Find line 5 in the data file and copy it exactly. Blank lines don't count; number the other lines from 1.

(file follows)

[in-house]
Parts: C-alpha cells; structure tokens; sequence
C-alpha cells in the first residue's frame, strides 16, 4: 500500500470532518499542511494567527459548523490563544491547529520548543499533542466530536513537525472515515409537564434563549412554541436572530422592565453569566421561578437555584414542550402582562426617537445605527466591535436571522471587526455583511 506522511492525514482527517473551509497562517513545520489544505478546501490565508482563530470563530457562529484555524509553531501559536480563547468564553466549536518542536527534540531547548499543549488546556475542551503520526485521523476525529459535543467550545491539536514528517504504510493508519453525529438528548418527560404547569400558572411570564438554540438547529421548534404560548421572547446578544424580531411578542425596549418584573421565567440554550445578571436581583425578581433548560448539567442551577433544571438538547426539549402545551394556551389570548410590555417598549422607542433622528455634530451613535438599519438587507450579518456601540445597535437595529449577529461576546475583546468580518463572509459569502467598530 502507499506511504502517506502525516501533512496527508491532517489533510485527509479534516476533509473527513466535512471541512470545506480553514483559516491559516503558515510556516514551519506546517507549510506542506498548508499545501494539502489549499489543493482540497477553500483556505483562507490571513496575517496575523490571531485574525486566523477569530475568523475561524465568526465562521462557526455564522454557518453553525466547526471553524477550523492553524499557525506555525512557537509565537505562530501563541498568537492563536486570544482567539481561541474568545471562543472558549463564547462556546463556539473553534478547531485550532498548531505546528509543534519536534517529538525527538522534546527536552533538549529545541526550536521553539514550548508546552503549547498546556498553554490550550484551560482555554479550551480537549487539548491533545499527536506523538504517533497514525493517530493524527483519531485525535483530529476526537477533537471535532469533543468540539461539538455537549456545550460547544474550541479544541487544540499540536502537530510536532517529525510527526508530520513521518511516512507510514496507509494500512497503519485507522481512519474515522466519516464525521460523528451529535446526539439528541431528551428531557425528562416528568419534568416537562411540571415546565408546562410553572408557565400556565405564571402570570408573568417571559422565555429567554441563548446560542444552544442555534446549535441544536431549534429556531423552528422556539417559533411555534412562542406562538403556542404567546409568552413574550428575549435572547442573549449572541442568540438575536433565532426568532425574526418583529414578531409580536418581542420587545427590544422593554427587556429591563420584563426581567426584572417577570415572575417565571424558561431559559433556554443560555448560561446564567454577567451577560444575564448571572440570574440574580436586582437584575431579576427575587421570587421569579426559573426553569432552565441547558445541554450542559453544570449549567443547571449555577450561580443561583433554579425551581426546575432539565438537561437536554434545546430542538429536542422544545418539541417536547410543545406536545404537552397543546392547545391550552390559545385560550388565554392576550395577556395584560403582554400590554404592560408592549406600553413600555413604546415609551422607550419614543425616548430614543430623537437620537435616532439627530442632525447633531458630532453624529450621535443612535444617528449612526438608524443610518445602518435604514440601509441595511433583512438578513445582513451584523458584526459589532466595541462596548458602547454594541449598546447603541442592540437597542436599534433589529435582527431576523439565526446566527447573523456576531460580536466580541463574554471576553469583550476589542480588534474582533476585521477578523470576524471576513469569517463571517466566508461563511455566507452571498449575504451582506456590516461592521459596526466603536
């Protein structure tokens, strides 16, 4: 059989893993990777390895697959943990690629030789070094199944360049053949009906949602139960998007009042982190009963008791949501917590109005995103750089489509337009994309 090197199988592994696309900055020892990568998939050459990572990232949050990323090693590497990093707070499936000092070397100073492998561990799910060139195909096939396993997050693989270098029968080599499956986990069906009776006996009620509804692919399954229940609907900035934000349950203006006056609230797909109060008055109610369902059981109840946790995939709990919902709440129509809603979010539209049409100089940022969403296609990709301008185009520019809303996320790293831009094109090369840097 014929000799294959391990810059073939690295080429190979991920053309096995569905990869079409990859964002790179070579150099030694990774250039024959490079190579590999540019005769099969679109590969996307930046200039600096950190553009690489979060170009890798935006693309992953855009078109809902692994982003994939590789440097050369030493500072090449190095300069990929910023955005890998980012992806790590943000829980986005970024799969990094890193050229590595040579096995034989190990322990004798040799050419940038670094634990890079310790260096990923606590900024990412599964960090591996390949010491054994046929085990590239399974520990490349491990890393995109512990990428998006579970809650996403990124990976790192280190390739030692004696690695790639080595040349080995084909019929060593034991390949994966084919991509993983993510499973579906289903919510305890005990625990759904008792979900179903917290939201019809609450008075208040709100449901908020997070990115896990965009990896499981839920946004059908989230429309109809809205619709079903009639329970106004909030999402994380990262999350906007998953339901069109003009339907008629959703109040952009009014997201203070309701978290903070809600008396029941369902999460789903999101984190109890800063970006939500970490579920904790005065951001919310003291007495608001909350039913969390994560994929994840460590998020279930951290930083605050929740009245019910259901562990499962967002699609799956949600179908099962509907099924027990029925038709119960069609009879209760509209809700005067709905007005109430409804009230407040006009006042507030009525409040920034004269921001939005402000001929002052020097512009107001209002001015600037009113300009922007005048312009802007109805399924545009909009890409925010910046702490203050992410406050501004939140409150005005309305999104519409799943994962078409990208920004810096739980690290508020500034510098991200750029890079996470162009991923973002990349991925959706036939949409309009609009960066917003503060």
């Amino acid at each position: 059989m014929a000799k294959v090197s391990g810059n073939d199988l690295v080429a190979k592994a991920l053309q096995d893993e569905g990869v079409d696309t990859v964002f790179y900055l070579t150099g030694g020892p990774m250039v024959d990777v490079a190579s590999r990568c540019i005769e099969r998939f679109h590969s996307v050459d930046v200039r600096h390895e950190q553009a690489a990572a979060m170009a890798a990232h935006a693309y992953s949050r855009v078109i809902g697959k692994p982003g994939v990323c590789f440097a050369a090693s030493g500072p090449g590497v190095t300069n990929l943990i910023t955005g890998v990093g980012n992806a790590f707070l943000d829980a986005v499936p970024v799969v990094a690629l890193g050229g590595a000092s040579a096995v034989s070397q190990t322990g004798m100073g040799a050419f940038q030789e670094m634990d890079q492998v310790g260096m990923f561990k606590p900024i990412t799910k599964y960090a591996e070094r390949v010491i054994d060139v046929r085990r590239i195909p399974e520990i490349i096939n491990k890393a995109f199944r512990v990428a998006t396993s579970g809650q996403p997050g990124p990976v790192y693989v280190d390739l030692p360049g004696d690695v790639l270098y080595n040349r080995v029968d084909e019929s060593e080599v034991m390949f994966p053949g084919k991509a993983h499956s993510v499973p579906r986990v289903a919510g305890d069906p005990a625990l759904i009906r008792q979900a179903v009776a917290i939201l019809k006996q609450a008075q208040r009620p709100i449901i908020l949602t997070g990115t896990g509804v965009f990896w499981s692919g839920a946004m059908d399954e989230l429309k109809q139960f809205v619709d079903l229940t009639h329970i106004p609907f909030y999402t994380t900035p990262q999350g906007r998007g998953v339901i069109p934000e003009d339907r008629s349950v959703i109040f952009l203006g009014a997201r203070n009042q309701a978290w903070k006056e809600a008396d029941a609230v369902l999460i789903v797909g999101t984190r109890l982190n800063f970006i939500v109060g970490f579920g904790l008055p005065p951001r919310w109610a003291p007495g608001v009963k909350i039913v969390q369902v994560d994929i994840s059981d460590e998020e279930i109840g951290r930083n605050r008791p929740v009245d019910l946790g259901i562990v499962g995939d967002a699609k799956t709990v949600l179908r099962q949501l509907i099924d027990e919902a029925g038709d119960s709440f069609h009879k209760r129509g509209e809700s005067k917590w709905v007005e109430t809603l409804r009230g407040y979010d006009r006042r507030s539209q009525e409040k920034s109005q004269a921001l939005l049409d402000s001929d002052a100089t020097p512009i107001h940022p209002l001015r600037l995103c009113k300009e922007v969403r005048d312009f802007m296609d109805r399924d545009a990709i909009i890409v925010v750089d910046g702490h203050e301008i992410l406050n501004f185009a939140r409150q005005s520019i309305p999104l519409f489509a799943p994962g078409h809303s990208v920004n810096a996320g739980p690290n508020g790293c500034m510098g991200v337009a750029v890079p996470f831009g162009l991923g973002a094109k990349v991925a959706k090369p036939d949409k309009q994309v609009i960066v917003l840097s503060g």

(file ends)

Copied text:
């Amino acid at each position: 059989m014929a000799k294959v090197s391990g810059n073939d199988l690295v080429a190979k592994a991920l053309q096995d893993e569905g990869v079409d696309t990859v964002f790179y900055l070579t150099g030694g020892p990774m250039v024959d990777v490079a190579s590999r990568c540019i005769e099969r998939f679109h590969s996307v050459d930046v200039r600096h390895e950190q553009a690489a990572a979060m170009a890798a990232h935006a693309y992953s949050r855009v078109i809902g697959k692994p982003g994939v990323c590789f440097a050369a090693s030493g500072p090449g590497v190095t300069n990929l943990i910023t955005g890998v990093g980012n992806a790590f707070l943000d829980a986005v499936p970024v799969v990094a690629l890193g050229g590595a000092s040579a096995v034989s070397q190990t322990g004798m100073g040799a050419f940038q030789e670094m634990d890079q492998v310790g260096m990923f561990k606590p900024i990412t799910k599964y960090a591996e070094r390949v010491i054994d060139v046929r085990r590239i195909p399974e520990i490349i096939n491990k890393a995109f199944r512990v990428a998006t396993s579970g809650q996403p997050g990124p990976v790192y693989v280190d390739l030692p360049g004696d690695v790639l270098y080595n040349r080995v029968d084909e019929s060593e080599v034991m390949f994966p053949g084919k991509a993983h499956s993510v499973p579906r986990v289903a919510g305890d069906p005990a625990l759904i009906r008792q979900a179903v009776a917290i939201l019809k006996q609450a008075q208040r009620p709100i449901i908020l949602t997070g990115t896990g509804v965009f990896w499981s692919g839920a946004m059908d399954e989230l429309k109809q139960f809205v619709d079903l229940t009639h329970i106004p609907f909030y999402t994380t900035p990262q999350g906007r998007g998953v339901i069109p934000e003009d339907r008629s349950v959703i109040f952009l203006g009014a997201r203070n009042q309701a978290w903070k006056e809600a008396d029941a609230v369902l999460i789903v797909g999101t984190r109890l982190n800063f970006i939500v109060g970490f579920g904790l008055p005065p951001r919310w109610a003291p007495g608001v009963k909350i039913v969390q369902v994560d994929i994840s059981d460590e998020e279930i109840g951290r930083n605050r008791p929740v009245d019910l946790g259901i562990v499962g995939d967002a699609k799956t709990v949600l179908r099962q949501l509907i099924d027990e919902a029925g038709d119960s709440f069609h009879k209760r129509g509209e809700s005067k917590w709905v007005e109430t809603l409804r009230g407040y979010d006009r006042r507030s539209q009525e409040k920034s109005q004269a921001l939005l049409d402000s001929d002052a100089t020097p512009i107001h940022p209002l001015r600037l995103c009113k300009e922007v969403r005048d312009f802007m296609d109805r399924d545009a990709i909009i890409v925010v750089d910046g702490h203050e301008i992410l406050n501004f185009a939140r409150q005005s520019i309305p999104l519409f489509a799943p994962g078409h809303s990208v920004n810096a996320g739980p690290n508020g790293c500034m510098g991200v337009a750029v890079p996470f831009g162009l991923g973002a094109k990349v991925a959706k090369p036939d949409k309009q994309v609009i960066v917003l840097s503060g």